Faux Falls is just outside Moab, UT. It’s “Faux” because the water is pumped from an adjacent canyon through a ridge to move the water closer to town, cascading down into a lake.
During the Moab Photography Symposium I shot Faux Falls on two separate occasions, once coming down on the falls from above, once from below. Acutely aware of some errors (er, suboptimal decisions) in the first session, I set out to create a better image during the second. Part of that was seeing in black & white, part framing, part clearing excess material from the image field itself. I’m happy with the result, at least for now.
I should point out that during this second shooting session, I lost a lens step-up ring into the stream and was soaked to halfway between my ankles and knees. At least I didn’t hurt myself. That was a different shoot :-).
… along Route 128 in Professor Valley, looking southeast through Castle Valley to the La Sal Range in the distance.
Looking west from Castle Valley is the western wall of Professor Valley. The Colorado River is out of sight below it. To the far right is the eastern wall. But the top of that western wall is, in essence, the floor of Arches National Park and its sweeping arches of Navajo sandstone. The cliff face is Wingate sandstone. For more explanation of Professor Valley and its geology, see here.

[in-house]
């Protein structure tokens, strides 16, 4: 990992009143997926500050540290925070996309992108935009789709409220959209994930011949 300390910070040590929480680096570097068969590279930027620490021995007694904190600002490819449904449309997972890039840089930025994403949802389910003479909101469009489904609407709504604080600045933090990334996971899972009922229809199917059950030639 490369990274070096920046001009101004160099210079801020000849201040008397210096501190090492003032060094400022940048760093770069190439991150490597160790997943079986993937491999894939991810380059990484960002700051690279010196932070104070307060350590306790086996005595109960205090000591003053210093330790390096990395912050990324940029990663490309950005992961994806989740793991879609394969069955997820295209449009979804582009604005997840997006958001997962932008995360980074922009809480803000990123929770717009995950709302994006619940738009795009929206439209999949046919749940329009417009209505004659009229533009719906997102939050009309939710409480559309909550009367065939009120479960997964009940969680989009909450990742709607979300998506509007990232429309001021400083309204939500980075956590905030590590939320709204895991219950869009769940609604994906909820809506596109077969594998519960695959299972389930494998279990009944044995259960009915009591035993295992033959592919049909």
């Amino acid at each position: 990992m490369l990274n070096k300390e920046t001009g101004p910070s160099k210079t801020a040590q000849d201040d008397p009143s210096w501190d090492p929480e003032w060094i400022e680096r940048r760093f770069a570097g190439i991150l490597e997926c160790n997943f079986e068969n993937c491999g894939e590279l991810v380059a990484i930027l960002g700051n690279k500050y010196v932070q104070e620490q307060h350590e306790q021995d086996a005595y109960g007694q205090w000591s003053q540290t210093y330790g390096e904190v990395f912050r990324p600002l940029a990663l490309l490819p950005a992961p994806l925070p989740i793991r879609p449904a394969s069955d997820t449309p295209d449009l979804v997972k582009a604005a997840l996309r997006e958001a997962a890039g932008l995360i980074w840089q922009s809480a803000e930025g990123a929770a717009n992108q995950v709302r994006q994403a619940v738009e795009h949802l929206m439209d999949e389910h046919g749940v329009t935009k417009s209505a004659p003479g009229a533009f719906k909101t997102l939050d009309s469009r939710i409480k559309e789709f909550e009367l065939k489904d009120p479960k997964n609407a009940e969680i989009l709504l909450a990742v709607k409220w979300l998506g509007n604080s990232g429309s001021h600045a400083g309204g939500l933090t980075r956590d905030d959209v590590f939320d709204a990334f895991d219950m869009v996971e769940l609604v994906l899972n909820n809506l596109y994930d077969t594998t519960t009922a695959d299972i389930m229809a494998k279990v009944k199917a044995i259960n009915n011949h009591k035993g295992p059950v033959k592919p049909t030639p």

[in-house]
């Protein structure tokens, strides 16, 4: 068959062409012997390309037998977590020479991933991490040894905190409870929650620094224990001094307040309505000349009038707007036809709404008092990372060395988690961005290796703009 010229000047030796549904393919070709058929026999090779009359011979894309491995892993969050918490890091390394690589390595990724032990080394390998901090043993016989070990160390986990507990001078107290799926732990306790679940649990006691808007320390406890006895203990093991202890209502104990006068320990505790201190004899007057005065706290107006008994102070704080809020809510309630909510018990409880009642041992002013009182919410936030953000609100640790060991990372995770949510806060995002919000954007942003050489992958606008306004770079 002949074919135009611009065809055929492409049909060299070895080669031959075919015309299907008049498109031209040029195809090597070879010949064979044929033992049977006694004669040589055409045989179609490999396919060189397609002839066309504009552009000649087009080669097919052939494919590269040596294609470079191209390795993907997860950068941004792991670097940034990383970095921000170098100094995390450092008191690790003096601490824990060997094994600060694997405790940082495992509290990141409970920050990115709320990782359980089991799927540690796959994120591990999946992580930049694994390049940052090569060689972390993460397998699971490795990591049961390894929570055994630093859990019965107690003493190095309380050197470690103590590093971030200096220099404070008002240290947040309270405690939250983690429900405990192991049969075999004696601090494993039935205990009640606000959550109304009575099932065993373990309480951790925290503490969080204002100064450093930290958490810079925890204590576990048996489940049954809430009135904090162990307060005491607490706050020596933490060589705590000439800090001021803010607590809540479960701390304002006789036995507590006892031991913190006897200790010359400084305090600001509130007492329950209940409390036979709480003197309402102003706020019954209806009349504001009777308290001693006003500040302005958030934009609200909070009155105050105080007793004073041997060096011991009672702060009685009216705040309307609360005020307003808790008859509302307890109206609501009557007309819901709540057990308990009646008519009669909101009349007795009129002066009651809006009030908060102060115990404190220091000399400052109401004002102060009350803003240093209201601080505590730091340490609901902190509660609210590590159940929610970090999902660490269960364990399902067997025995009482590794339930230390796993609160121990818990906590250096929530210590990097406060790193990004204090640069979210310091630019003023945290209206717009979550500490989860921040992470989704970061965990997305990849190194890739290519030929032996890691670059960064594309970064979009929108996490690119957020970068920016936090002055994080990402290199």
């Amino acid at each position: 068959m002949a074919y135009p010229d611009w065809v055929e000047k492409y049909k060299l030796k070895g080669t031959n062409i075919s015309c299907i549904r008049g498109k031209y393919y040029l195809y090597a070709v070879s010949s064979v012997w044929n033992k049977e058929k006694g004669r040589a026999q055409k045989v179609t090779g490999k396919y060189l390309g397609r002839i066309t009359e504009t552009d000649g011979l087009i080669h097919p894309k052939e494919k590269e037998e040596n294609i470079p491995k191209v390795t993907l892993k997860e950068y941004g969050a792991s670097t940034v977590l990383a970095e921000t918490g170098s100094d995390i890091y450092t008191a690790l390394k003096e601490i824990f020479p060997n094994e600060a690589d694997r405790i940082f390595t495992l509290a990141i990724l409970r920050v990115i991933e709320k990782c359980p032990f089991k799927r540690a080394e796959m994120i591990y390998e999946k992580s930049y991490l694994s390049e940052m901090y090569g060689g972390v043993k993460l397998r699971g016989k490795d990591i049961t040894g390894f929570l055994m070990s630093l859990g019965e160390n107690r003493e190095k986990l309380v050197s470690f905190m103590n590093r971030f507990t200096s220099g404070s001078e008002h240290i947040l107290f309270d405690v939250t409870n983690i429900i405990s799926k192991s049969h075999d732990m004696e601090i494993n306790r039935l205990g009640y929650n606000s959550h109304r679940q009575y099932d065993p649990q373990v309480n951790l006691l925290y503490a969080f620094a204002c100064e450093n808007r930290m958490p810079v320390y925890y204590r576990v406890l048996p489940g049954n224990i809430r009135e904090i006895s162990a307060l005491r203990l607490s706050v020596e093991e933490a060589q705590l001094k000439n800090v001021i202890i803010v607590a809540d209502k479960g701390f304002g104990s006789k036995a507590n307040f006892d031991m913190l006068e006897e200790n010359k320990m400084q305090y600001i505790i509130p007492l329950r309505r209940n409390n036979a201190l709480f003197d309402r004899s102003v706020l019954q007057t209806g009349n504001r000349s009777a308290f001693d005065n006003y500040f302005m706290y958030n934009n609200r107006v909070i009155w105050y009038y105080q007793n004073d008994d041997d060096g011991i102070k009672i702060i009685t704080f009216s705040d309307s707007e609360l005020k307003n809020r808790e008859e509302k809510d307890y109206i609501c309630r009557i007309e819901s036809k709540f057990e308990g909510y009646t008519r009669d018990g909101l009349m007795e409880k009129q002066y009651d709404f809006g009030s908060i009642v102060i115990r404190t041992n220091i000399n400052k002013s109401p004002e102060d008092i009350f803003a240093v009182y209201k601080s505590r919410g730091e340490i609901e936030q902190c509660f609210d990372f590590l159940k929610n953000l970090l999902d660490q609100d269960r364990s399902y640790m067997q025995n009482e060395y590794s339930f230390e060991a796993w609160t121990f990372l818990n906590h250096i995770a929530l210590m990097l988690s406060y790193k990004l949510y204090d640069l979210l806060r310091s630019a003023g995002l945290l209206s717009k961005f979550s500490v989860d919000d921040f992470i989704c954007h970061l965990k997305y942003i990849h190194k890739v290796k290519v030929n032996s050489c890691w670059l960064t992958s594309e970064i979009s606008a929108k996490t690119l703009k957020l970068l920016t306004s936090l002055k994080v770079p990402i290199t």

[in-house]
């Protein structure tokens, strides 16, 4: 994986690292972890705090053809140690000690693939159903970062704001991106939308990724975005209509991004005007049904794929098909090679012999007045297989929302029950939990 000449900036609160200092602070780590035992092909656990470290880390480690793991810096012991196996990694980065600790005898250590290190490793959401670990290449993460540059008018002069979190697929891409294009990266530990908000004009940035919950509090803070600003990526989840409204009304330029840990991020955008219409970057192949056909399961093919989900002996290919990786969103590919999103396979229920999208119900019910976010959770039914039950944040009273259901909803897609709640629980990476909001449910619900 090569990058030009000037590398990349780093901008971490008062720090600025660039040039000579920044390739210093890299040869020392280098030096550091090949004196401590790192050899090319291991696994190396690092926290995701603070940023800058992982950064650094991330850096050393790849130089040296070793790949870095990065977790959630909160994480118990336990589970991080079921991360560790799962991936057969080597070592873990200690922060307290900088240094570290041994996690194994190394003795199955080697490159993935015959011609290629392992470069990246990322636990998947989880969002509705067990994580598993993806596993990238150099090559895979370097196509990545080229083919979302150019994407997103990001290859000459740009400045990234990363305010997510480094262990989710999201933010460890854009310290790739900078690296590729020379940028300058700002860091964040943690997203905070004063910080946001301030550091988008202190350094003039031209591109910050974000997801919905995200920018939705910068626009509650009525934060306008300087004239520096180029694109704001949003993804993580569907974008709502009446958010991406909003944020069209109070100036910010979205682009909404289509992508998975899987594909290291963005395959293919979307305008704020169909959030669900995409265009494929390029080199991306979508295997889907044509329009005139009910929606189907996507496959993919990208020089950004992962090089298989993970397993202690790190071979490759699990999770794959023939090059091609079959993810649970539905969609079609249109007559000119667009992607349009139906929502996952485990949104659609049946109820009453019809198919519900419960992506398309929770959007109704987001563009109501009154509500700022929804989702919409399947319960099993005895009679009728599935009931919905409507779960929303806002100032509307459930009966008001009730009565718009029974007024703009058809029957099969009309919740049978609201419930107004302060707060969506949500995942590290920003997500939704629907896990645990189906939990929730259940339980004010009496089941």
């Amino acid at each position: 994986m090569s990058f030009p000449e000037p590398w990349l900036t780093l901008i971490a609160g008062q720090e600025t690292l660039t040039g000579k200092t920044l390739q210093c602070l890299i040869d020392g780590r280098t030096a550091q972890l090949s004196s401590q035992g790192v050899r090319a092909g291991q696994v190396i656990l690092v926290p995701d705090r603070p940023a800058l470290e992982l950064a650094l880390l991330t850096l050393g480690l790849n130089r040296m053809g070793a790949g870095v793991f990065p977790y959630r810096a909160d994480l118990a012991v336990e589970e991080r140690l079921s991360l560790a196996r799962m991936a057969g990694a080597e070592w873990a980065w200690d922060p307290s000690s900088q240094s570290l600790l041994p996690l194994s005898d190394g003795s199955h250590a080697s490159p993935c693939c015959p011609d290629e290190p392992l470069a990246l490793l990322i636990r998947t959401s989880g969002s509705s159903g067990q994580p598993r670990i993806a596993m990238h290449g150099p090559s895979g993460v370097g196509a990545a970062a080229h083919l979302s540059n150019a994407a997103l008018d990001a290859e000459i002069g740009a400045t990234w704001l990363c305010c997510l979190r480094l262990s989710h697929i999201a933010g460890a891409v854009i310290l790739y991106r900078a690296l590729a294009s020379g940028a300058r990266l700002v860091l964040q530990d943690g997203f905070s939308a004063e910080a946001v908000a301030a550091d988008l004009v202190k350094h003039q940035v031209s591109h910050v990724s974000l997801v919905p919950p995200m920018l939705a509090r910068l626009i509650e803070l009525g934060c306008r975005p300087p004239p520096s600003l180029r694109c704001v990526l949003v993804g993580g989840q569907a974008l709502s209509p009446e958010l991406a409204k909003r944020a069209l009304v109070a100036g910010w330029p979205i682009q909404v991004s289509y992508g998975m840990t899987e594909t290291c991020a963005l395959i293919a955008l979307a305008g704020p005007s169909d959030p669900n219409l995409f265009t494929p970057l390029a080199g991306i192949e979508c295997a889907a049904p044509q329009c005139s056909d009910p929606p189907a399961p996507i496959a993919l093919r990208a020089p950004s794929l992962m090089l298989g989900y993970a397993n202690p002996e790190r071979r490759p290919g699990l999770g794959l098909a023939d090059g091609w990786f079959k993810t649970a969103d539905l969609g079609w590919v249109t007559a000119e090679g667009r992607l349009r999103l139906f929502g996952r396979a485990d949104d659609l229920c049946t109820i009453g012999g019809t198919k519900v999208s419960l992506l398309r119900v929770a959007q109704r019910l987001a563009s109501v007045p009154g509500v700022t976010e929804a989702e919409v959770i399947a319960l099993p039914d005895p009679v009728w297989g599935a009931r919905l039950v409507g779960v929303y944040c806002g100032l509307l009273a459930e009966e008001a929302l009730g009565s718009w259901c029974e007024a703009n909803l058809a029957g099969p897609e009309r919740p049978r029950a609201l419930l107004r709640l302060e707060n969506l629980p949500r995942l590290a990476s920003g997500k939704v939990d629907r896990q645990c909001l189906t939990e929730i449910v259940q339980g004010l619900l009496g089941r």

Another angle of an earlier post. This is looking west out of Castle Valley into Professor Valley near Moab, Utah.
… in Castle Valley near Moab, Utah.
… where, decades ago as a rock climber, I learned the meaning of “fear.”
In the center foreground is the remnant of a volcano. The La Sal Mountains rise in the background.
Looking southeast from Professor Valley toward Castle Valley near Moab, Utah. In the background are the volcanic peaks of the La Sal Mountains.
off Route 128 northeast of Moab, Utah …